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Sunday, August 15, 2010

Feeding is not CSR-worthy?

We often encounter the comment that free feeding of helpless destitute is not suitable for corporate social responsibility (CSR) funds from companies.

The common argument is that you should teach one to fish, not hand out fish to them.

I of course agree with the crux of this argument. Who wouldn’t? But when you look a little closer at the issue, you soon realize that there are situations where one must hand out fish first. There are also situations where one simply cannot teach to fish .

For example, take the target segments of Srishti Annam. Our mandate is to give the gift of life to people who have absolutely no other means of sustaining themselves.

Over 70% our "special guests" are above 60 years of age, typically very frail, with ailments, illiterate - your typical road side aged beggars in India. When one lived like they did, above 60 is equivalent to above 75 years for the fortunate few.

How do we "teach to fish" in this case? We must first feed, and for a large percentage of persons just continue to simply feed and take care of them. For those who can work, we do motivate them to commit to some non-strenuous work like gardening, washing dishes, etc.

The other segment is very young children aged 1-10. They are either orphaned or abandoned with grandparents.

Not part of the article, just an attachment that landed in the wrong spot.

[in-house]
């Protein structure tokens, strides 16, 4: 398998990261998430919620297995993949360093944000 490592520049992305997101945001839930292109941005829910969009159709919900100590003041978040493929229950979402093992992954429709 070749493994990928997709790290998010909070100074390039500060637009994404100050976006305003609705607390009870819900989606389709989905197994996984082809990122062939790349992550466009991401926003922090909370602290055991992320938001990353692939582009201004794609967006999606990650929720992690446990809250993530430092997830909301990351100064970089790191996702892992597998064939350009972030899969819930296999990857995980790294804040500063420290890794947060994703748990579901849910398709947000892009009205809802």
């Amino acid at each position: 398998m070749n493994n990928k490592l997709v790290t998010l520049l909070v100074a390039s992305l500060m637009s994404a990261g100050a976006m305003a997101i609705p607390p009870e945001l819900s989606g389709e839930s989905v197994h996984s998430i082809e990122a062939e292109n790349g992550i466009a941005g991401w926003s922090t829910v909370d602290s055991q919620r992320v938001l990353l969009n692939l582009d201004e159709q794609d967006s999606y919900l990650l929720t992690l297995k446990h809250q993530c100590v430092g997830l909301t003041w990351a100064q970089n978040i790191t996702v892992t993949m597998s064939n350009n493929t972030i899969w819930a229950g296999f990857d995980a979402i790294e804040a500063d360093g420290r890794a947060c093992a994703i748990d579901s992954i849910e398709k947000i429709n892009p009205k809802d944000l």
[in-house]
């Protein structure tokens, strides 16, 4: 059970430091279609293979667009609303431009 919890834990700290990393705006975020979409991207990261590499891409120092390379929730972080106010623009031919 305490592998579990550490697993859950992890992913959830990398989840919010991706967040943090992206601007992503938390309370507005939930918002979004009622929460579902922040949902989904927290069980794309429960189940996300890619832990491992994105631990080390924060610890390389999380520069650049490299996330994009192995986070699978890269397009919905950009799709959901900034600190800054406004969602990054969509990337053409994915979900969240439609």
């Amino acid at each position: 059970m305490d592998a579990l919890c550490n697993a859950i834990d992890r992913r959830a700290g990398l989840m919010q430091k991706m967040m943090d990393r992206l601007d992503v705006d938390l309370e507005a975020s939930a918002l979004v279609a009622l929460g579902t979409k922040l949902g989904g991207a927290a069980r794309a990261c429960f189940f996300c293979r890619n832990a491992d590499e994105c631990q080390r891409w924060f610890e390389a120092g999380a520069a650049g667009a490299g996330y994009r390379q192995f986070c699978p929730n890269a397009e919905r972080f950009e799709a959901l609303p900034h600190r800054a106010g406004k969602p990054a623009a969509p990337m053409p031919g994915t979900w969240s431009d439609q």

Clearly we need to feed these kids before we tell them stories, teach them alphabet & numbers, make them play and convince grandparents to send them to a free Government school. All of these things we do, but it takes time, during which we must provide free food, for the kids and families to stay and listen to what we have to say.

Not being "attractive" to CSR grants is a severe limitation for a young charitable activity like Srishti Annam. But how can we fix this without altering our original objective of hunger mitigation for the utterly destitute?

Mature societies have long realized that it is the society / community’s responsibility to take care of certain people’s basic needs - for example spiritual aspirants, helpless old people, very young children, etc. By making it a social responsibility to feed these segments, compassion and care are nurtured not only the in the fed but also in the feeders. This is why annadanam (free feeding of the needy) has long been recognized as the highest of form of charity in India.

But how do we pitch that to corporate CSR committees?

(If you have suggestions, we would LOVE to hear from you.)

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